Background. The purpose of this study was to prospectively compare the effect of laparoscopic cholecystectomy (LC) versus open cholecystectomy (OC) on postoperative pulmonary function. Methods. Forty consecutive patients (20 in each group) who were evenly matched in terms of pulmonary risk factors were assigned to either elective LC or OC. Pulmonary function studies, oxygen saturation, and chest radiography were performed on both groups before and after the operation until baseline levels were reached. Narcotic requirements and pulmonary complications were compared. The t test, ANOVA, and chi- squared analysis were used. Results. Compared to the patients who underwent OC, patients who underwent LC had a significant reduction in postoperative pulmonary impairment (30% to 38%) in all areas studied including forced vital capacity; forced expiratory volume in 1 second; forced expiratory flow, mid- expiratory phase; maximum forced expiratory flow; maximum voluntary ventilation; total lung capacity; and oxygen saturation. Pulmonary function returned to baseline levels 4 to 10 days sooner after LC. Pulmonary complications including atelectasis and hypoxia were less frequent after LC. An eight-fold decrease was noted in postoperative pain medication requirement in the LC group. Conclusions. Compared to OC, laparoscopic cholecystectomy results in a significantly reduced compromise in pulmonary function and narcotic requirement leading to fewer postoperative pulmonary complications. Laparoscopic cholecystectomy should be considered the procedure of choice for elective cholecystectomy.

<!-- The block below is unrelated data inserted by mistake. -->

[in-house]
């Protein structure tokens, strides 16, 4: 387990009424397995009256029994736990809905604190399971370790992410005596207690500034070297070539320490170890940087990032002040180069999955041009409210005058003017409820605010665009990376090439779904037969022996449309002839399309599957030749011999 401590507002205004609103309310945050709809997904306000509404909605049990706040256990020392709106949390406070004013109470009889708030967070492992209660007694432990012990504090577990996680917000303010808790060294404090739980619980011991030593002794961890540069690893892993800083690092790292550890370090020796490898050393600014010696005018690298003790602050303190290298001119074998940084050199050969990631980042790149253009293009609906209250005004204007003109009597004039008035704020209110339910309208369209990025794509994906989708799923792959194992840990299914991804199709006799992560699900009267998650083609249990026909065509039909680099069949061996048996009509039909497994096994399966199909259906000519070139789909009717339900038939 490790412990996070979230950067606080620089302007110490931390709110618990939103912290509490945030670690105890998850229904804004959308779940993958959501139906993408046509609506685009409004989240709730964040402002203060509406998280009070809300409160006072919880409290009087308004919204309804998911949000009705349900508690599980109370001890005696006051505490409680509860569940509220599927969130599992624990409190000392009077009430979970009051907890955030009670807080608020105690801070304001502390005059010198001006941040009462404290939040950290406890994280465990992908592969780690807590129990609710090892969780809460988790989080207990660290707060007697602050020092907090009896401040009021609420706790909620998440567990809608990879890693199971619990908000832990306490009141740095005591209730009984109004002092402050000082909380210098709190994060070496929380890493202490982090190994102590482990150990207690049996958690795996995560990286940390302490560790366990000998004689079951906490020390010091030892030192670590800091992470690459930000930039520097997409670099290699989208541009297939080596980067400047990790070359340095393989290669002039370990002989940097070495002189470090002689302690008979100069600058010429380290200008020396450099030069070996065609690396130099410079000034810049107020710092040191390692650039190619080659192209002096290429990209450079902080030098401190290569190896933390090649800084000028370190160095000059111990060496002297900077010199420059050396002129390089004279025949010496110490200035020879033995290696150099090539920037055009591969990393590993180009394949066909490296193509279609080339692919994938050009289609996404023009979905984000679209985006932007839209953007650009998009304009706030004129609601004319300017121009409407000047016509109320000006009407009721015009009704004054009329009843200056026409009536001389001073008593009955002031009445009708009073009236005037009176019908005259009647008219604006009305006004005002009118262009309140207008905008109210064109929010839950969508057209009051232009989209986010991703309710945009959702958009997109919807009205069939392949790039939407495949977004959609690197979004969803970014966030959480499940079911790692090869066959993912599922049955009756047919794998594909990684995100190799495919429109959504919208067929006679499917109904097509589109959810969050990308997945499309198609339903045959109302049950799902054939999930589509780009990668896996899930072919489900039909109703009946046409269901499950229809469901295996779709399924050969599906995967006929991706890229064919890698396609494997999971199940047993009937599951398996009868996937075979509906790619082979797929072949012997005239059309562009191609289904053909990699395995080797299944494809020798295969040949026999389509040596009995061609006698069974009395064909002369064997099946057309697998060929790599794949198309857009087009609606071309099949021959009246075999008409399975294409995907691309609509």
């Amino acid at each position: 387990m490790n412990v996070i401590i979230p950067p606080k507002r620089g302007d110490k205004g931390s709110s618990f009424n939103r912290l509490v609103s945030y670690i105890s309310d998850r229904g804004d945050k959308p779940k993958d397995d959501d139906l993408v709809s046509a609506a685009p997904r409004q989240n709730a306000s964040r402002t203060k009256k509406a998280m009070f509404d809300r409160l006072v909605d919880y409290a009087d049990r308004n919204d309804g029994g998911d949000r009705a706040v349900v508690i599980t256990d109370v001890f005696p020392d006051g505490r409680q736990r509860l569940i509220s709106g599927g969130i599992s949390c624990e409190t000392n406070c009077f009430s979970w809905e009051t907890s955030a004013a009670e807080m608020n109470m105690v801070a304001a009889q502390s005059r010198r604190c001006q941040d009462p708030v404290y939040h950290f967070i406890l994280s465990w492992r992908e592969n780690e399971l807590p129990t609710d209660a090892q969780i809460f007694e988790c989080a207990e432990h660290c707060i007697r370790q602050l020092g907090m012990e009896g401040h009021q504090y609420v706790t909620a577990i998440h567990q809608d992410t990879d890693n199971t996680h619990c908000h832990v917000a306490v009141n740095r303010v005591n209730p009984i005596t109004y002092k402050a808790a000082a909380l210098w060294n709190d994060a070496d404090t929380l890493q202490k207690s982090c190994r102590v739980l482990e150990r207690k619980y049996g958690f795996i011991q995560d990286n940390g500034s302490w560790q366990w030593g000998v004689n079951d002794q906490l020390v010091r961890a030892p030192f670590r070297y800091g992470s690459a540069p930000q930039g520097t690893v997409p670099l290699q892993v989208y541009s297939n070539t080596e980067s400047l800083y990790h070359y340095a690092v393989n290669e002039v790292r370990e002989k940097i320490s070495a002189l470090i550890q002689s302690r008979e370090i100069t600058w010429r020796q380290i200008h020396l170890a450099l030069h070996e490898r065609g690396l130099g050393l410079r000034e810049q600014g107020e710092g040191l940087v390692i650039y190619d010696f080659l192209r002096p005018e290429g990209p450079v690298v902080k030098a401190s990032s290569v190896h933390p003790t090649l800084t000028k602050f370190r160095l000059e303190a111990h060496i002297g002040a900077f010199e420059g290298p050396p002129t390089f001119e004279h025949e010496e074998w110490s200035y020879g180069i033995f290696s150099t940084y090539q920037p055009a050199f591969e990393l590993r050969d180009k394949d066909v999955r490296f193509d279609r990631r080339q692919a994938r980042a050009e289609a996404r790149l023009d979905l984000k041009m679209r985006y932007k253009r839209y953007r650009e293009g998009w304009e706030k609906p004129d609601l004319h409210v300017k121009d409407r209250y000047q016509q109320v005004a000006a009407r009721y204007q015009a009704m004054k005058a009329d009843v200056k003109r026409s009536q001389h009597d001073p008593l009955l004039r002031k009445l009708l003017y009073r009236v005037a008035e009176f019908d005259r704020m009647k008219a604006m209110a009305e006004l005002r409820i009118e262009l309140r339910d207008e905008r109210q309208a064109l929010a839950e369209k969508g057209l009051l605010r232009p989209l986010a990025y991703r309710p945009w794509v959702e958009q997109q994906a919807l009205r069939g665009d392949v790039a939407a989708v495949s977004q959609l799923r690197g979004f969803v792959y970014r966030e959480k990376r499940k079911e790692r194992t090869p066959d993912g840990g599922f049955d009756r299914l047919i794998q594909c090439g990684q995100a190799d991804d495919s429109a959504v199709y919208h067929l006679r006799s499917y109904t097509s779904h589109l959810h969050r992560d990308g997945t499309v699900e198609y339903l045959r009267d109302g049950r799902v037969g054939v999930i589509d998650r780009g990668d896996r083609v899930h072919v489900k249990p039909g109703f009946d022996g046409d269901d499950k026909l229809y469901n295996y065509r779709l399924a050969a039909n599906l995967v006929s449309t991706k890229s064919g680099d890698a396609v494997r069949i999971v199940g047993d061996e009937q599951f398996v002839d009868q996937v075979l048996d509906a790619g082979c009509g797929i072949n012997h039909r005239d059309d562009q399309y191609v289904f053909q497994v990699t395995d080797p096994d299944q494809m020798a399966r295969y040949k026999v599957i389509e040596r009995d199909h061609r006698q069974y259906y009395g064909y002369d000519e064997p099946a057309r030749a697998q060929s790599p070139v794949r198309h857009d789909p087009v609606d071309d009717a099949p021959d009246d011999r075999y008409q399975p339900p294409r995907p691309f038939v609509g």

|Original language||English (US)|
|Number of pages||11|
|State||Published - Jan 1 1993|
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